The real question is that whether the convoluted nature of Tenet makes it a bad story. This is where it will get really subjective. If you’re the kind of person who likes a character driven story, I get the feeling you may not like this one. However, Tenet is really a plot-driven story, and if you are willing to accept it as such, and you like spending the rest of the movie piecing together the puzzle of what is happening, then you might actually find yourself enjoying it.

It’s honestly really hard to express what I really feel about the movie without talking about some aspects of the story structure, but I’ll try to be as vague as possible. As I mentioned earlier the first two acts of this film can get really convoluted, it does jump back and forth in different timelines, and it can get hard to understand what our main characters are trying to do. But there is one character who says this line, and I think many other reviewers and critics have pointed out this too: “Don’t try to understand it, feel it”. So yeah, I took that advice, and the way I tried to keep my focus is to just remember that the Protagonist’s goal is trying to stop the impending apocalyptic event. I must say that by the third act, there comes a point where you kinda know exactly how the story is going to go, not because it’s predictable but because of the way the story is structured, it gives you a sense of direction and the story becomes more on how it’s going to unfold rather that what is going to happen. As a result, when everything comes together, it leaves you mostly satisfied, even if you missed out some of the minutiae earlier in the movie. So, in that sense, I didn’t feel like I didn’t get my money’s worth in my first viewing.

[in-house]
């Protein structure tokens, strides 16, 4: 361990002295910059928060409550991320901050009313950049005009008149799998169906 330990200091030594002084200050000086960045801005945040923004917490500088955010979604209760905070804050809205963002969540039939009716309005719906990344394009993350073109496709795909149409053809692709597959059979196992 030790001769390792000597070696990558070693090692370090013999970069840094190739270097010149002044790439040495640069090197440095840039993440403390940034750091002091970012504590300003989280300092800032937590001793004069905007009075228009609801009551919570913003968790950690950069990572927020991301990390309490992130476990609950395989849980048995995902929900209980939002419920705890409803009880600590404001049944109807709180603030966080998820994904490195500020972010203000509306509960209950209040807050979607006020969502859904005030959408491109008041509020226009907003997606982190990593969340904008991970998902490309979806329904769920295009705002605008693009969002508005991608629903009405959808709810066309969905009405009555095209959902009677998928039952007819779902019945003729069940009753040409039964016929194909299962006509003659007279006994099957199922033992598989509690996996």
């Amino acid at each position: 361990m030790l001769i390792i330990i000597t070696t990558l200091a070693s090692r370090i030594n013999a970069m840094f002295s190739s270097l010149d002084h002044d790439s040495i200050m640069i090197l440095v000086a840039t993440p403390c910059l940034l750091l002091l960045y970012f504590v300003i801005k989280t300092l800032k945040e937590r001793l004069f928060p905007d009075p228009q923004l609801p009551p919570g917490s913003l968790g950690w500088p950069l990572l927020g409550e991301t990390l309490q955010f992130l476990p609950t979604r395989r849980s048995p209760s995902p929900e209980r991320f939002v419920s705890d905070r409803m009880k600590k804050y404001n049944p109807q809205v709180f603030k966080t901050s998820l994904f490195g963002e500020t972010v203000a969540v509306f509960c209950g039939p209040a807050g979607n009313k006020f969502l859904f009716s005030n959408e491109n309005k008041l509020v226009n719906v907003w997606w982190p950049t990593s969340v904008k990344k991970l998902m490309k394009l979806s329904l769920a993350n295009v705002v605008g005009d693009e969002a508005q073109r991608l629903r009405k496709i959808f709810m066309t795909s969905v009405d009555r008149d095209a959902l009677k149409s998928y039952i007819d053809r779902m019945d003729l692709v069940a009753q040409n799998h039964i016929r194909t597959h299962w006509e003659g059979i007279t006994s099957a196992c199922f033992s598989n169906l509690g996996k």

While the primary story is straightforward and executed well enough, the secondary plot points and characters feel a little undercooked. There is one character whose purpose is seemingly just to explain the world, and that character disappears for the rest of the movie. There is an action sequence in the middle of the film that, without giving too much away, show the antagonist getting something, but it was hard to tell in the film how exactly he got his hands on it even as it was depicted in front of me on screen. Or it could be some key shots I missed because they were cut so quickly that I didn’t catch it the first time. But that ultimately didn’t detract me from the main story because it is relatively minor details compared to the main story arc.